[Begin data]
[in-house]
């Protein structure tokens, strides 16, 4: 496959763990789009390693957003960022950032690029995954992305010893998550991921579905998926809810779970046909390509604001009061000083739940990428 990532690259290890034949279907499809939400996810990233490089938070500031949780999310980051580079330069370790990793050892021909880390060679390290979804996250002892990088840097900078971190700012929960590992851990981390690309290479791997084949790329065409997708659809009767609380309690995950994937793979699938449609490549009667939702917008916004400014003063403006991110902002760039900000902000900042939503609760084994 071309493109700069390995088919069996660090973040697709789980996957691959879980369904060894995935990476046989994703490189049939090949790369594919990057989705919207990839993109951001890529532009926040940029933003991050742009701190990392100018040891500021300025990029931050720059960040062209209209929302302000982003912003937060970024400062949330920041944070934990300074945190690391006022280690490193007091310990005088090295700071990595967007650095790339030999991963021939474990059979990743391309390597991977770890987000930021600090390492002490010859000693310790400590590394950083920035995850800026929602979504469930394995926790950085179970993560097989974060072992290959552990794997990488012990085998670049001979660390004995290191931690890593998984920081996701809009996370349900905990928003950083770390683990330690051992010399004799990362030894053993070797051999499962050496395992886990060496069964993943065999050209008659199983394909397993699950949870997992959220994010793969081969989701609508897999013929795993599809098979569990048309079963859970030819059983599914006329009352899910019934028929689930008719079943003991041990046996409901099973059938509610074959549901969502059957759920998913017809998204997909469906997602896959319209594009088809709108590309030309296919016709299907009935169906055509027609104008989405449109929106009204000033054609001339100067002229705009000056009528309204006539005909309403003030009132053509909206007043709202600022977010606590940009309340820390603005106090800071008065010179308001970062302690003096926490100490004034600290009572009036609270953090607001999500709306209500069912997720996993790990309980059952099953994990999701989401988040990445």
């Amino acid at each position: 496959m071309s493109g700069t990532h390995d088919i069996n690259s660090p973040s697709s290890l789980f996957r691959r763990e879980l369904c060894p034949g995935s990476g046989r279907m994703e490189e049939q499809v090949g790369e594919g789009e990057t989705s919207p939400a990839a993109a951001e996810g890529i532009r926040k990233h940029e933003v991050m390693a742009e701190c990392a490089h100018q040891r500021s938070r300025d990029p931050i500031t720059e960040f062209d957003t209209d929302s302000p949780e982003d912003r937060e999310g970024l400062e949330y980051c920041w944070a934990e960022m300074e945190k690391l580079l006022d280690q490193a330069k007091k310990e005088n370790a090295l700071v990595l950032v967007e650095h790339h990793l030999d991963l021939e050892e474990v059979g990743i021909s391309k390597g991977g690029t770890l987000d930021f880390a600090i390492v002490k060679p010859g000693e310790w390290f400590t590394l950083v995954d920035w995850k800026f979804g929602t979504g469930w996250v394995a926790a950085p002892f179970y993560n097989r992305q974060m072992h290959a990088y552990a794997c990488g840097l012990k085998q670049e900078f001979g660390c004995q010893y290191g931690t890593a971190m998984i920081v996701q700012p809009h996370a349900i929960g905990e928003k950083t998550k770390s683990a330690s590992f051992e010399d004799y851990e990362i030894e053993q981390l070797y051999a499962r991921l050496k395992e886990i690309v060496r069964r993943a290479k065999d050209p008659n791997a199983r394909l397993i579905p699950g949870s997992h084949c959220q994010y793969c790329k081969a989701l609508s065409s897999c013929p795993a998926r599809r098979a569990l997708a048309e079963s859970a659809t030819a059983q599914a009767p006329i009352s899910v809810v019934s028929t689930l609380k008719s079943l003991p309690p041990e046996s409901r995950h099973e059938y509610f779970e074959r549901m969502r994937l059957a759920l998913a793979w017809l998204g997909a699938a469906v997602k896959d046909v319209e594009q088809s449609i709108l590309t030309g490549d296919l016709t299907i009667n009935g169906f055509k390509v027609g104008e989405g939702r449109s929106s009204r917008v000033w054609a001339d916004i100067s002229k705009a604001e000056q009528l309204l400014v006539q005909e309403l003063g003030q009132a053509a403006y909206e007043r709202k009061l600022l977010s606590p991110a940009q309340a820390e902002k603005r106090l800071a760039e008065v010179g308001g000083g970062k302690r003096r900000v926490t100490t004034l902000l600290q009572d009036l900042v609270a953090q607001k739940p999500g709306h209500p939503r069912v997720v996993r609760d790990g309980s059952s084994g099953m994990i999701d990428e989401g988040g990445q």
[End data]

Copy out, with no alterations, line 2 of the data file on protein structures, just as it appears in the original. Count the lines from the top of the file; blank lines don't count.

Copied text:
């Protein structure tokens, strides 16, 4: 496959763990789009390693957003960022950032690029995954992305010893998550991921579905998926809810779970046909390509604001009061000083739940990428 990532690259290890034949279907499809939400996810990233490089938070500031949780999310980051580079330069370790990793050892021909880390060679390290979804996250002892990088840097900078971190700012929960590992851990981390690309290479791997084949790329065409997708659809009767609380309690995950994937793979699938449609490549009667939702917008916004400014003063403006991110902002760039900000902000900042939503609760084994 071309493109700069390995088919069996660090973040697709789980996957691959879980369904060894995935990476046989994703490189049939090949790369594919990057989705919207990839993109951001890529532009926040940029933003991050742009701190990392100018040891500021300025990029931050720059960040062209209209929302302000982003912003937060970024400062949330920041944070934990300074945190690391006022280690490193007091310990005088090295700071990595967007650095790339030999991963021939474990059979990743391309390597991977770890987000930021600090390492002490010859000693310790400590590394950083920035995850800026929602979504469930394995926790950085179970993560097989974060072992290959552990794997990488012990085998670049001979660390004995290191931690890593998984920081996701809009996370349900905990928003950083770390683990330690051992010399004799990362030894053993070797051999499962050496395992886990060496069964993943065999050209008659199983394909397993699950949870997992959220994010793969081969989701609508897999013929795993599809098979569990048309079963859970030819059983599914006329009352899910019934028929689930008719079943003991041990046996409901099973059938509610074959549901969502059957759920998913017809998204997909469906997602896959319209594009088809709108590309030309296919016709299907009935169906055509027609104008989405449109929106009204000033054609001339100067002229705009000056009528309204006539005909309403003030009132053509909206007043709202600022977010606590940009309340820390603005106090800071008065010179308001970062302690003096926490100490004034600290009572009036609270953090607001999500709306209500069912997720996993790990309980059952099953994990999701989401988040990445």